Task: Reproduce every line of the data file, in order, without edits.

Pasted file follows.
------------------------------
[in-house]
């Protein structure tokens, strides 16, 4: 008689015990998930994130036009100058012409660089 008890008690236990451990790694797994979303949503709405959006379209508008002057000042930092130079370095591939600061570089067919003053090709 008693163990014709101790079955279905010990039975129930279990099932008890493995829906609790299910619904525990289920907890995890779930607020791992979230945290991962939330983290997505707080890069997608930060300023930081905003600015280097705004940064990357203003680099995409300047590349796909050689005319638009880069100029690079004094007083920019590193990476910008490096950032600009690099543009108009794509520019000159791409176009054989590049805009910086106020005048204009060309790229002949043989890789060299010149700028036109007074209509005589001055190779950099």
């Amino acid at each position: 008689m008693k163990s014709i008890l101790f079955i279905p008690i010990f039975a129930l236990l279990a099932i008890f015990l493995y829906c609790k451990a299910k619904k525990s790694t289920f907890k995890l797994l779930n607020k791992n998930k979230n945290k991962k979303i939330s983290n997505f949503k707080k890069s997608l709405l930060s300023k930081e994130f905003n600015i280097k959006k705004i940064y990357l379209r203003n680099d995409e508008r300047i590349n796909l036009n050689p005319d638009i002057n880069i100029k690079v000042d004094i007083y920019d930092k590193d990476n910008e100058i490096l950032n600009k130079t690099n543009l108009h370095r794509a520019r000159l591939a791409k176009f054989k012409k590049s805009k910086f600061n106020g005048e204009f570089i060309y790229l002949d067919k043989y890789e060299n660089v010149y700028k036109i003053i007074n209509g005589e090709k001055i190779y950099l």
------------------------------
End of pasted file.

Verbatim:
[in-house]
């Protein structure tokens, strides 16, 4: 008689015990998930994130036009100058012409660089 008890008690236990451990790694797994979303949503709405959006379209508008002057000042930092130079370095591939600061570089067919003053090709 008693163990014709101790079955279905010990039975129930279990099932008890493995829906609790299910619904525990289920907890995890779930607020791992979230945290991962939330983290997505707080890069997608930060300023930081905003600015280097705004940064990357203003680099995409300047590349796909050689005319638009880069100029690079004094007083920019590193990476910008490096950032600009690099543009108009794509520019000159791409176009054989590049805009910086106020005048204009060309790229002949043989890789060299010149700028036109007074209509005589001055190779950099």
């Amino acid at each position: 008689m008693k163990s014709i008890l101790f079955i279905p008690i010990f039975a129930l236990l279990a099932i008890f015990l493995y829906c609790k451990a299910k619904k525990s790694t289920f907890k995890l797994l779930n607020k791992n998930k979230n945290k991962k979303i939330s983290n997505f949503k707080k890069s997608l709405l930060s300023k930081e994130f905003n600015i280097k959006k705004i940064y990357l379209r203003n680099d995409e508008r300047i590349n796909l036009n050689p005319d638009i002057n880069i100029k690079v000042d004094i007083y920019d930092k590193d990476n910008e100058i490096l950032n600009k130079t690099n543009l108009h370095r794509a520019r000159l591939a791409k176009f054989k012409k590049s805009k910086f600061n106020g005048e204009f570089i060309y790229l002949d067919k043989y890789e060299n660089v010149y700028k036109i003053i007074n209509g005589e090709k001055i190779y950099l």